Just 50 kilometers (about 35 miles) away from Moscow, there stands the most unusual Kubinka Tank Museum dedicated to machines that were designed to kill quickly and violently. Also known as “The Tank Museum in Kubinka,” this may not appeal to everybody, but it remains an intriguing and dark tribute to war and man’s inhumanity to man. The museum does capture the imagination; just close your eyes and picture eight men fighting to the death, packed like sardines in a tin vehicle where inside temperatures could reach 40-50 Celsius (over 100 degrees Fahrenheit).
If that doesn’t grab you, how about the tank Ferdinand Porsche, the patriarch of a famous car company that shall remain nameless, created? His brain- child was a 180-ton monstrosity called “Mouse,” which contained almost a meter-thick (more than 3 feet) plate of armor as a protective shell. The Kubinka Museum possesses the world’s only surviving prototype.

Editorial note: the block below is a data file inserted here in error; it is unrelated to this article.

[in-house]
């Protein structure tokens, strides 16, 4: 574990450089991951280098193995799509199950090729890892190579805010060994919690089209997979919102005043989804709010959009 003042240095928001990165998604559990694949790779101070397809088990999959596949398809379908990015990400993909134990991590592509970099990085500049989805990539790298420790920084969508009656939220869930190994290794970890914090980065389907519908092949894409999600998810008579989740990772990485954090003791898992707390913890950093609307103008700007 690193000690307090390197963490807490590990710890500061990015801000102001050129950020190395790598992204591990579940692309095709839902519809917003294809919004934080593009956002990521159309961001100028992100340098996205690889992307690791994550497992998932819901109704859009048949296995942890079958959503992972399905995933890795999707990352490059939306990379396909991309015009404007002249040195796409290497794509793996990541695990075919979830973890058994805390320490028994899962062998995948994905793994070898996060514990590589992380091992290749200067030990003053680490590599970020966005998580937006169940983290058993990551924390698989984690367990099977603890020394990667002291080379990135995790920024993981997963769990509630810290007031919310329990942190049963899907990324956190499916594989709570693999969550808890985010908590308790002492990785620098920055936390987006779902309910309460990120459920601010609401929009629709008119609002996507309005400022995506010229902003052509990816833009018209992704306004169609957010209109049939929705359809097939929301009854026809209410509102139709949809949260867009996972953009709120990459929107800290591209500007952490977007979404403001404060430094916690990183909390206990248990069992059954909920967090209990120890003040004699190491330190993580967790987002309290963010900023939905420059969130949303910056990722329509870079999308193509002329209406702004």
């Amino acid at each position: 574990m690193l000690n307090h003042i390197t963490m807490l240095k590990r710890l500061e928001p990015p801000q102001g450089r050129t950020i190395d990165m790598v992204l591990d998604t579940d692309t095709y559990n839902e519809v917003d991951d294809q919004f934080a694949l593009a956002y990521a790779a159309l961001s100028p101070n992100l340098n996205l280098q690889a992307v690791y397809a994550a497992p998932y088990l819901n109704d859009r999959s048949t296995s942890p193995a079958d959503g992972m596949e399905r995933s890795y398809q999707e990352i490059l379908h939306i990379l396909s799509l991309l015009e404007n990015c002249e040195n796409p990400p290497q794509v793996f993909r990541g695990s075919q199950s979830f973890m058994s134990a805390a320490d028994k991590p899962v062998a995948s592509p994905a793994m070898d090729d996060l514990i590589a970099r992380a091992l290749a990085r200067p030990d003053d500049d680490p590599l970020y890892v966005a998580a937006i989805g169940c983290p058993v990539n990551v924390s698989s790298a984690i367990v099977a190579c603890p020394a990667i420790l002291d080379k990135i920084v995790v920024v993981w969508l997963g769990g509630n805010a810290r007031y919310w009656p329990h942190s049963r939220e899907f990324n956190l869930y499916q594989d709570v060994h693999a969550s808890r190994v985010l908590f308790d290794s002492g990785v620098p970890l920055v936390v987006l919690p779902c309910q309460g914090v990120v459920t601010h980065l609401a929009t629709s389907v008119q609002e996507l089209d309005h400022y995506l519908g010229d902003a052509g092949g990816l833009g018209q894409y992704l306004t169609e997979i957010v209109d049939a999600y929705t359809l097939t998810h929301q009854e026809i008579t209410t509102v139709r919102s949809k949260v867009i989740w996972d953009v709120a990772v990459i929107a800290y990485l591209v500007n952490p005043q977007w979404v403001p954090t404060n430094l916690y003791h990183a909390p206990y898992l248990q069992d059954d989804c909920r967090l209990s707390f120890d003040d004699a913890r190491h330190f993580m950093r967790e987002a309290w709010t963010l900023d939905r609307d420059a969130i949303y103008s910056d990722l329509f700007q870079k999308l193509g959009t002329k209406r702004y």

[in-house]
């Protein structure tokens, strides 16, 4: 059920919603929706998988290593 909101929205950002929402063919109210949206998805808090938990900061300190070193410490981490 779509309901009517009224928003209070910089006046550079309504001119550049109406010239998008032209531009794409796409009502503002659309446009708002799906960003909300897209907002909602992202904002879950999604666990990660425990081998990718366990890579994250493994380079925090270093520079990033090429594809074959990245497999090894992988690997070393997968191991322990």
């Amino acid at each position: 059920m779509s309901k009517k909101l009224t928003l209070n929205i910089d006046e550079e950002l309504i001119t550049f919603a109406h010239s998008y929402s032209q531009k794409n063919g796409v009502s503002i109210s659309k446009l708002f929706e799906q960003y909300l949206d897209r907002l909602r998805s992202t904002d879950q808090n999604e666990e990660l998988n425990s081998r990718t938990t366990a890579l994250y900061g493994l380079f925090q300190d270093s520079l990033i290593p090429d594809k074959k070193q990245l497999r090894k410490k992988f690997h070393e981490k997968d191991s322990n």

Massive hangars situated on the territory of a military base house this unique, diverse and richest tank collection in the world, many dating back to World War I, World War II and the Cold War. In many cases, the vehicles are the only remaining models of their kind in existence, such as the Panzer VIII Maus, the Troyanov super-heavy tank and a Mörser Karl. The museum is derived from the research collection of the Kubinka armour test base, which is still functioning in that capacity. In the course of its nearly 80-year history, more than 300 tanks from 11 countries have been amassed; each war, big or small, adding to the total collection.
All in all, a visit to this amazing living tribute to military warfare is an extraordinary way to pass some time. Even if you wouldn’t ordinarily consider it, if you find yourself near there, don’t hesitate.
Seeing the Kubinka Museum is one of those experiences that is sure to change you in ways you might never have expected.